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Iran’s Car Market: Heading High or Low?

Iran’s Car Market: Heading High or Low?Iran’s Car Market: Heading High or Low?

Prior to Iran’s nuclear deal with P5+1 (the United States, Russia, China, France and Britain, plus Germany), many Iranians expected a boom in the domestic auto market during the post-sanctions economic recovery, which has not yet materialized.

While many were looking forward to a significant decline in prices and a noticeable growth in automotive industry, almost exactly the opposite has happened. The prices are rising and car dealers are complaining about market recession.

To fully understand the situation, one must go back a little and study the last decade and the elements leading to the dramatic bust in Iran’s auto market.

Until 2011, Iran’s automotive industry was flourishing and production rate was rising. According to a report published by the International Motor Vehicle Manufacturers, Iran produced 1.6 million cars and ranked 13th among international manufacturers in terms of production numbers.

Following the sanctions imposed by the US and the EU and the concurrent rise in production costs, the value of Iran's currency rial declined considerably and several foreign companies, breaching their contracts, declined to fulfill their legal obligations and departed from the country. These led to a huge jump in prices.

In addition, high inflation and a negative growth rate led to a striking decline in national income and purchasing power. Therefore, even though the sanctions were lifted, the auto market did not observe the expected growth.

As a result, people face different narratives from car manufacturers and car dealers.

As Ahmad Nematbakhsh, secretary of Iran’s Vehicle Manufacturing Association, predicted in an interview with ISNA that the deal will ultimately help revive the domestic auto industry.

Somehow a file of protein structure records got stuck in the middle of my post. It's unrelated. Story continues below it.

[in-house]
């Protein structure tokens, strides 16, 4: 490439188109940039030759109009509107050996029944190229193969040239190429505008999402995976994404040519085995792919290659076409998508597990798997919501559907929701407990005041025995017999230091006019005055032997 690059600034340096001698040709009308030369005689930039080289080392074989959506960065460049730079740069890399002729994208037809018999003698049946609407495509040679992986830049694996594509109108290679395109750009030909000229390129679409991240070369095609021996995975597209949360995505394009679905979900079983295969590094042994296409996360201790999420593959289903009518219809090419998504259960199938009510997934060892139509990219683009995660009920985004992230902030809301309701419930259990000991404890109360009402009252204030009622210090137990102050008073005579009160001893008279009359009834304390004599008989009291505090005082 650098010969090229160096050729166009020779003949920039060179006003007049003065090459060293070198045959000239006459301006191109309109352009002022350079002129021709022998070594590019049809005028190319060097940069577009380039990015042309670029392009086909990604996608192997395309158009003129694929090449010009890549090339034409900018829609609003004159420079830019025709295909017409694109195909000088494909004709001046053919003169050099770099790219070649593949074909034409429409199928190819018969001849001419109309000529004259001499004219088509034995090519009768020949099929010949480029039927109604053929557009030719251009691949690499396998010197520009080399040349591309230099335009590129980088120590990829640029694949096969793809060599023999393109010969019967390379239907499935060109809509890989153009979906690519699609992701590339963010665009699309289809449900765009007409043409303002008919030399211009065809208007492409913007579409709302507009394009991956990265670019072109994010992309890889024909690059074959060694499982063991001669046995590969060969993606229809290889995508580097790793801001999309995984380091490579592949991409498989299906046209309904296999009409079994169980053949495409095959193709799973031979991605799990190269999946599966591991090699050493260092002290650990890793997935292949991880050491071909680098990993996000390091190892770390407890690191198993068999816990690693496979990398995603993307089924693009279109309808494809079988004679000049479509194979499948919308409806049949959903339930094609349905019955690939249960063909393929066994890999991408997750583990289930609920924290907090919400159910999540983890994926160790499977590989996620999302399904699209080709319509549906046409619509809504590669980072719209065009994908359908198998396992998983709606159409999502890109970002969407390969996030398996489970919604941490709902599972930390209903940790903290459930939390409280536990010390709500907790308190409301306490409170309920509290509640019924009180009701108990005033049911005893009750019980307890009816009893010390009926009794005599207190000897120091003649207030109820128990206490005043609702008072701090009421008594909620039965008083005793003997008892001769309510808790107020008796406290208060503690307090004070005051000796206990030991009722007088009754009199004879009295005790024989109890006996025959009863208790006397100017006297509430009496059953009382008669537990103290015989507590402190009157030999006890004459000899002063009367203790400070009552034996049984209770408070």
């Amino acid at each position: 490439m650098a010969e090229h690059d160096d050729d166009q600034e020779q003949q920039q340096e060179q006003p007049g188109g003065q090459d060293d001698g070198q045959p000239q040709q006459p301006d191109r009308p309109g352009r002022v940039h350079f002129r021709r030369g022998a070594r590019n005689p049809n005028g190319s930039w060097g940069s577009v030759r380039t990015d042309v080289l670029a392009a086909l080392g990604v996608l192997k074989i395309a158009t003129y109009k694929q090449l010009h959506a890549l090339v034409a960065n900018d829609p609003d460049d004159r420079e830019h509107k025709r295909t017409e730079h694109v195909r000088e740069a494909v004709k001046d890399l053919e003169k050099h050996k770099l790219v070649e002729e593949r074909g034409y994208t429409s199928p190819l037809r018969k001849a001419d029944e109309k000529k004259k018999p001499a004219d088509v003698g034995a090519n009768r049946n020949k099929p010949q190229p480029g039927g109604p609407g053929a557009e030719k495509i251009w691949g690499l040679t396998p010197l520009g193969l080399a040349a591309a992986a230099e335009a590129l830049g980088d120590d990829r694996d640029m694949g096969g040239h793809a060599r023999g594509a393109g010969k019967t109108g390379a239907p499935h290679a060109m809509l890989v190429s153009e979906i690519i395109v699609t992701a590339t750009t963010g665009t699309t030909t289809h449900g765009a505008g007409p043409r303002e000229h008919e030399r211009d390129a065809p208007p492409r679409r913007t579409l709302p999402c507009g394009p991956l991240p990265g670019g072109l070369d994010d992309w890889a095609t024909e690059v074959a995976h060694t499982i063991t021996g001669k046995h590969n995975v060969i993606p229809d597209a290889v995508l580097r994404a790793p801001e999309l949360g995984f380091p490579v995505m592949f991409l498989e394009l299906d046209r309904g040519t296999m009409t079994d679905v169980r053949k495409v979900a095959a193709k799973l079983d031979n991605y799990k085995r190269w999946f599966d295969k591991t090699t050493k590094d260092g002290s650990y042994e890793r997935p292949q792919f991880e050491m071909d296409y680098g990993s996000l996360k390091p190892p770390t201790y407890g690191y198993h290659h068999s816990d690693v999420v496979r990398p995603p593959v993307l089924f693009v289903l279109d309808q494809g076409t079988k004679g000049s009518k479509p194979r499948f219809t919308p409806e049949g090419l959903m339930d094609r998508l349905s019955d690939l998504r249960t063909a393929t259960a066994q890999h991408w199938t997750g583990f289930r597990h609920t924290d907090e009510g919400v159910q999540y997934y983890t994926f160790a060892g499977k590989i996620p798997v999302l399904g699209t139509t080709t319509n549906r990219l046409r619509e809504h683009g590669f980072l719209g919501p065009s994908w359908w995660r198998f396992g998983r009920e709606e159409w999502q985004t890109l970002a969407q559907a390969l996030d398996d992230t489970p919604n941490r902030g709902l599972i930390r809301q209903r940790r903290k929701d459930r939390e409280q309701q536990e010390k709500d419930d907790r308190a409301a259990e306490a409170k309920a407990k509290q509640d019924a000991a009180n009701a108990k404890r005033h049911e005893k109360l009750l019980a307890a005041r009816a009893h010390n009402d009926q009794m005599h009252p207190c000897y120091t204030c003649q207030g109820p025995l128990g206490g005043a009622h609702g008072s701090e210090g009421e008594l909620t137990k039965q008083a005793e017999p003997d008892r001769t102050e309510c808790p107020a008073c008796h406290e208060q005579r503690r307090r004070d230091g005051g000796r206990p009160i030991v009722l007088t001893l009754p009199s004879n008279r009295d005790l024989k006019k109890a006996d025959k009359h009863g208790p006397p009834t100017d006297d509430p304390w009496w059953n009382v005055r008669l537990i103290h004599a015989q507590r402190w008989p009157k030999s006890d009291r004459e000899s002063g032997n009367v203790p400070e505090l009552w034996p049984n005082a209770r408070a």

Nematbakhsh also forecast an unavoidable rise in prices by saying, “Since the new cars are equipped with the latest technologies and are of higher quality compared to those currently available in Iran, the prices are likely to be higher as well.”

Manufacturers implemented schemes like installment sale of new models and reported a transitory moderate growth in sales.

Considering the rise in operating expenses, any significant decline in prices will depend on normalization of international banking and trade relations.

One’s gain is another’s loss. While benefiting manufacturers, these measures will have the exact opposite effect on car dealers. A market once dominated by middlemen and dealers does not exist anymore and the rules of the game have changed.

Gholamhossein Qasemian, chairman of Car Dealers’ Association, said “60 car showrooms have been shut down so far this year”.

This was a result of new government regulations that stipulated the sale of cars by official representatives only, which favors the consumer rather than independent dealers.

Iran’s auto market presents a vast variety of opportunities and foreign automakers are eager to gain as big a share as possible from this highly lucrative market. For example, in 2014, cars sold in Iran made up 1.7% of all the cars sold worldwide. The winner of this tight race will be the one who best adapts to Iran’s market conditions and quickly presents new cars at reasonable prices.

Financialtribune.com